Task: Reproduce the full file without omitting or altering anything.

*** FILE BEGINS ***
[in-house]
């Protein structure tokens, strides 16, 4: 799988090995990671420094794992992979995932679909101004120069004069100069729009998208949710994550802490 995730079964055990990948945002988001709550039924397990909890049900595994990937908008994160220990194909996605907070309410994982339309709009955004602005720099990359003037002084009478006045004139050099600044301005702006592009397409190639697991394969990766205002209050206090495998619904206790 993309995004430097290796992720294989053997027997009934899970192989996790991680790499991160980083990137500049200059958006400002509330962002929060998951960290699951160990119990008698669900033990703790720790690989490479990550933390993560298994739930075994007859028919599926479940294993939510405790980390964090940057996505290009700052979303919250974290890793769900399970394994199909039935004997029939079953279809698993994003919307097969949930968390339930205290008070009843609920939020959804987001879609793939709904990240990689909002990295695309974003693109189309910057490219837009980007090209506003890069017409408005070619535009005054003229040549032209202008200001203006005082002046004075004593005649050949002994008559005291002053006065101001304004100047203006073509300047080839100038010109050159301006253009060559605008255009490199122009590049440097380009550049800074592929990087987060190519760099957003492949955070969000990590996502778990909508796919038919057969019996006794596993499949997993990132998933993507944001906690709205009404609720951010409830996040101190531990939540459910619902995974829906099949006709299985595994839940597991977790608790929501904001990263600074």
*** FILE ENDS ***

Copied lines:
[in-house]
């Protein structure tokens, strides 16, 4: 799988090995990671420094794992992979995932679909101004120069004069100069729009998208949710994550802490 995730079964055990990948945002988001709550039924397990909890049900595994990937908008994160220990194909996605907070309410994982339309709009955004602005720099990359003037002084009478006045004139050099600044301005702006592009397409190639697991394969990766205002209050206090495998619904206790 993309995004430097290796992720294989053997027997009934899970192989996790991680790499991160980083990137500049200059958006400002509330962002929060998951960290699951160990119990008698669900033990703790720790690989490479990550933390993560298994739930075994007859028919599926479940294993939510405790980390964090940057996505290009700052979303919250974290890793769900399970394994199909039935004997029939079953279809698993994003919307097969949930968390339930205290008070009843609920939020959804987001879609793939709904990240990689909002990295695309974003693109189309910057490219837009980007090209506003890069017409408005070619535009005054003229040549032209202008200001203006005082002046004075004593005649050949002994008559005291002053006065101001304004100047203006073509300047080839100038010109050159301006253009060559605008255009490199122009590049440097380009550049800074592929990087987060190519760099957003492949955070969000990590996502778990909508796919038919057969019996006794596993499949997993990132998933993507944001906690709205009404609720951010409830996040101190531990939540459910619902995974829906099949006709299985595994839940597991977790608790929501904001990263600074």